Blaine wasn’t truly sad yet, even after a month. He was still so unexplainably angry. Angry at cancer. Angry at Kurt for leaving him. Angry at the world. Angry about things that couldn’t be controlled. His grieving consisted of riding out wave after wave of violence, at himself and others. He let out a strangled sob and stood, picking the ball of paper up off of the floor and removing the lighter from his pocket. In one quick motion, the paper burst into flames, which Blaine dropped. He watched it burn, before stomping it out and leaving it as a small pile of blackened ash. Blaine closed his eyes, but the moment he did, Kurt’s face began to materialise behind his eyelids. Without thinking, Blaine slammed his fist forward, directly into the wall. He failed to the register the pain as he began punching, over and over again. It was only when he saw his blood staining the light blue painted walls that he stopped, and turned, collapsing on his bed and sobbing.
Tomorrow, everyone was going back to McKinley for a Kurt tribute week. Blaine wasn’t ready.
He lay face down on his pillow, praying it would suffocate him, thinking about seeing everyone Kurt loved; about standing in the choir room; about hearing songs that Kurt had sung or that reminded them of him. He wasn’t sure he could do it. When suddenly, that same face materialised in his head again. Kurt smiled softly at him. When Blaine shot up and opened his eyes, Kurt was still there, leaning against the wall. Blaine sighed. This wasn’t the first time this had happened. Regardless, it was his fiancé, so he felt himself straightening up and flattening his hair. Kurt still gave him butterflies.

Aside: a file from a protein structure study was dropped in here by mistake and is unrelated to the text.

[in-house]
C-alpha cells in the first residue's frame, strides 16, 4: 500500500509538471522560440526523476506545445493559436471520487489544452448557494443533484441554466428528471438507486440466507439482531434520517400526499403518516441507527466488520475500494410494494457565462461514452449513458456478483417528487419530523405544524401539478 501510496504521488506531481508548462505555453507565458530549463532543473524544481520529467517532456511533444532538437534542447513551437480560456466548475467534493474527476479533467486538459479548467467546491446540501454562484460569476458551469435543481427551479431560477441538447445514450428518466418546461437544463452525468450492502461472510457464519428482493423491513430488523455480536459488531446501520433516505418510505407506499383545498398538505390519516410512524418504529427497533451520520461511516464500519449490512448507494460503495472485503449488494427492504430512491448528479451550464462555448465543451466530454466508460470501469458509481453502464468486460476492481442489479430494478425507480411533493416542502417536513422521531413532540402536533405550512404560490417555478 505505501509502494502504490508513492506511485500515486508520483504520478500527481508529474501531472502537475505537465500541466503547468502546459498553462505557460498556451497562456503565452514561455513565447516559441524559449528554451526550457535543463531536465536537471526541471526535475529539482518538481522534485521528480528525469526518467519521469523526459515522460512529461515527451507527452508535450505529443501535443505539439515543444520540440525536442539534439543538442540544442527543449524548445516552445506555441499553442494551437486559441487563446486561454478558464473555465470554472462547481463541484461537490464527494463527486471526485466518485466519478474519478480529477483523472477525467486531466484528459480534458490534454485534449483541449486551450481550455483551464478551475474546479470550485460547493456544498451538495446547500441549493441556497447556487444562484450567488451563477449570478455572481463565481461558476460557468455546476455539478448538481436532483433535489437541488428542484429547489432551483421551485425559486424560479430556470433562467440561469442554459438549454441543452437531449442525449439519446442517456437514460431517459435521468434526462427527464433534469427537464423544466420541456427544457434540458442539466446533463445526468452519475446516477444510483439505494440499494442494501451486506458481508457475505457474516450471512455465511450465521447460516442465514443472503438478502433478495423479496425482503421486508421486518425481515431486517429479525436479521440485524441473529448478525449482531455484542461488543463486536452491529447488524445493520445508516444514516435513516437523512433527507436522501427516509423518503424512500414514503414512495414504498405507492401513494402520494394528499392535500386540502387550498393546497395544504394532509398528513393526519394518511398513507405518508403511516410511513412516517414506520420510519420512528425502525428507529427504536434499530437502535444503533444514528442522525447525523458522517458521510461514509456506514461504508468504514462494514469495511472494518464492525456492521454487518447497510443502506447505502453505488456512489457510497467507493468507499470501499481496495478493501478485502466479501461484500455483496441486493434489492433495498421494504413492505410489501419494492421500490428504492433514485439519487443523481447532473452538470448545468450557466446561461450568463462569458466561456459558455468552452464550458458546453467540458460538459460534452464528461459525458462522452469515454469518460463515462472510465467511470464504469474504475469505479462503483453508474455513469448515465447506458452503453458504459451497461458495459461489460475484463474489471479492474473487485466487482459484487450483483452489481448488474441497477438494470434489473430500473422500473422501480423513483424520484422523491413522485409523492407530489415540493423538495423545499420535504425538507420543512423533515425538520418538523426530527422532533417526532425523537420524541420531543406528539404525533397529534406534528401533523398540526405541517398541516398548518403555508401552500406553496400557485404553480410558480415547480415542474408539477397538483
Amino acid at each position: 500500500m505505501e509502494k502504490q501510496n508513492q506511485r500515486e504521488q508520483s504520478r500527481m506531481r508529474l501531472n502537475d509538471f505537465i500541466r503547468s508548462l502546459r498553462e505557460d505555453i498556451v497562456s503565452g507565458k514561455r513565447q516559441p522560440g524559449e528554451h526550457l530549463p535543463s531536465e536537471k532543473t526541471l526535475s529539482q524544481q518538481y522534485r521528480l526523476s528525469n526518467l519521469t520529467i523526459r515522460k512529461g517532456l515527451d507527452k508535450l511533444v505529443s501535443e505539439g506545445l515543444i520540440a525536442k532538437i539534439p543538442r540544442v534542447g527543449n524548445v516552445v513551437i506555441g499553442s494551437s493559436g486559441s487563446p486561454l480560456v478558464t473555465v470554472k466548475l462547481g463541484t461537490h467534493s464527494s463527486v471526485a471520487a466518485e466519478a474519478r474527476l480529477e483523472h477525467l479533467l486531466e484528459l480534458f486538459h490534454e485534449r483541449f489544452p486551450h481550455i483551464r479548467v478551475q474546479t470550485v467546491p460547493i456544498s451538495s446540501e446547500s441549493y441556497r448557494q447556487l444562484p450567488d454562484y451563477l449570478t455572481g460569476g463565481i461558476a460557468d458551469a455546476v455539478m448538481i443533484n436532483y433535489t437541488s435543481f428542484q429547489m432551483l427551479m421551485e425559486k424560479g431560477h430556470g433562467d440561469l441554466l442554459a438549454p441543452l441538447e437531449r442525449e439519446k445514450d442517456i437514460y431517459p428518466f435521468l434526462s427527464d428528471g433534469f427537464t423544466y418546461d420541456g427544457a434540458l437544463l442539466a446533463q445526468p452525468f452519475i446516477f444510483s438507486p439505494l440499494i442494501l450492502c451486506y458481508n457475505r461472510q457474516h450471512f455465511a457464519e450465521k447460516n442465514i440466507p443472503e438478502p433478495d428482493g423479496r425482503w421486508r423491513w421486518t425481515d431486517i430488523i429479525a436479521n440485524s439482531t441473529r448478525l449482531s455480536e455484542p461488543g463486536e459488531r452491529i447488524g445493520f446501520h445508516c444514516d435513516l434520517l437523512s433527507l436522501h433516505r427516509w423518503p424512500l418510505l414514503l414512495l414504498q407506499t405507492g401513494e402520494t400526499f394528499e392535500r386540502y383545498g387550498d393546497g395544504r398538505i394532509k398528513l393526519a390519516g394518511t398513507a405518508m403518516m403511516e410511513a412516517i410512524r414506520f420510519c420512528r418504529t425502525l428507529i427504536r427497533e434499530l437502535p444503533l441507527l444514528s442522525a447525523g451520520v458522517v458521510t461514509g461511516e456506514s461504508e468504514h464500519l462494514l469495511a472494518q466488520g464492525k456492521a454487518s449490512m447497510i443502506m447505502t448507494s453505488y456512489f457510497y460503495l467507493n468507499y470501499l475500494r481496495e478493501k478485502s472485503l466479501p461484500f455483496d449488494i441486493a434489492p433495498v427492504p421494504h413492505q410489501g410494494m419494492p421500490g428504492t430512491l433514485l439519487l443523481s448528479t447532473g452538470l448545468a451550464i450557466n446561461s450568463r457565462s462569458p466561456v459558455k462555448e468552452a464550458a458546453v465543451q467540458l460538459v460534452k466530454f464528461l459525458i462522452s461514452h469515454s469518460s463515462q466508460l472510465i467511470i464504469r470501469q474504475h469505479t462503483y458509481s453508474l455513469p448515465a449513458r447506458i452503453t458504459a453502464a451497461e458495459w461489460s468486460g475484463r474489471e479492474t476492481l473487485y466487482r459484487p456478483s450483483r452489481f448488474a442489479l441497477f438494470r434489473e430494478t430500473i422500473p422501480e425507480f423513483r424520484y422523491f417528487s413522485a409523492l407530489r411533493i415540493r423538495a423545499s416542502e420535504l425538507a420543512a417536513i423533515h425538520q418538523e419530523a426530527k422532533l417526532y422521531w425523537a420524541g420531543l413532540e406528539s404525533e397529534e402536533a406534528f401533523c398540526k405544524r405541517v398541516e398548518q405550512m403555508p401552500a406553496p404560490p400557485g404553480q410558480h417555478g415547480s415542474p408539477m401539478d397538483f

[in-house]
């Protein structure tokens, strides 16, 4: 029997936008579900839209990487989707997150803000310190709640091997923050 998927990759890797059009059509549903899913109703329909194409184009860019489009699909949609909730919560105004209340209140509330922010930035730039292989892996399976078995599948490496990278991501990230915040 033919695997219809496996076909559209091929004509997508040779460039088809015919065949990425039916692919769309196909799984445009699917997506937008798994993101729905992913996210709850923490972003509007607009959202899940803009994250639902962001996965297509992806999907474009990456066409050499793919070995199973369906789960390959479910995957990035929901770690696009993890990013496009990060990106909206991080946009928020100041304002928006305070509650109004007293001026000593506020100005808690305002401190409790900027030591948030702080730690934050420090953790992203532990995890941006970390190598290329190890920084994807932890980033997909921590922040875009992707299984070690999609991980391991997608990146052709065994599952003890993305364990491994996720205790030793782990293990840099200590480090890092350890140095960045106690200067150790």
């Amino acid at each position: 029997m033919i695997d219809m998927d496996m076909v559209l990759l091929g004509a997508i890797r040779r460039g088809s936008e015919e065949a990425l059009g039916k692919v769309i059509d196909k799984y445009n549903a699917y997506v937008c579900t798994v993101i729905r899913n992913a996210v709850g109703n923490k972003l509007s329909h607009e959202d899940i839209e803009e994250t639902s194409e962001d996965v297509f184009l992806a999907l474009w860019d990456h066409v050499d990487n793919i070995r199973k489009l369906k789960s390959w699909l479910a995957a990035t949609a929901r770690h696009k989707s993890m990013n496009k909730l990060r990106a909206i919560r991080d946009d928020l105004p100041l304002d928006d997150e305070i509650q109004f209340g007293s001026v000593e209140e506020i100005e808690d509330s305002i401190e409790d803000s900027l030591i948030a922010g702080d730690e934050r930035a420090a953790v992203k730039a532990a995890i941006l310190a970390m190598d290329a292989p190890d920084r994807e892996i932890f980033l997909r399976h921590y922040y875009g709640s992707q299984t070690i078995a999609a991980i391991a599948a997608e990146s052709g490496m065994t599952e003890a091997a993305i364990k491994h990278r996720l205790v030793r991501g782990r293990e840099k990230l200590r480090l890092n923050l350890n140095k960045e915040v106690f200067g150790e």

“So what song are you singing for me this week?” Kurt asked. Blaine shifted, his eyes flickering over his late fiancé. He didn’t look how he’d looked in the last few months of his life. Blaine’s mind wanted to see Kurt the way he knew Kurt would want to be remembered: he a full head of hair, pushed upwards in a perfect quiff. He was wearing a tight fitting blue shirt that showed off the muscle he’d built up since moving to New York. He was gorgeous.
Blaine shrugged, looking down at his bloody knuckles. “What do you want me to sing?”
Kurt rolled his eyes. “That’s not the idea, babe.”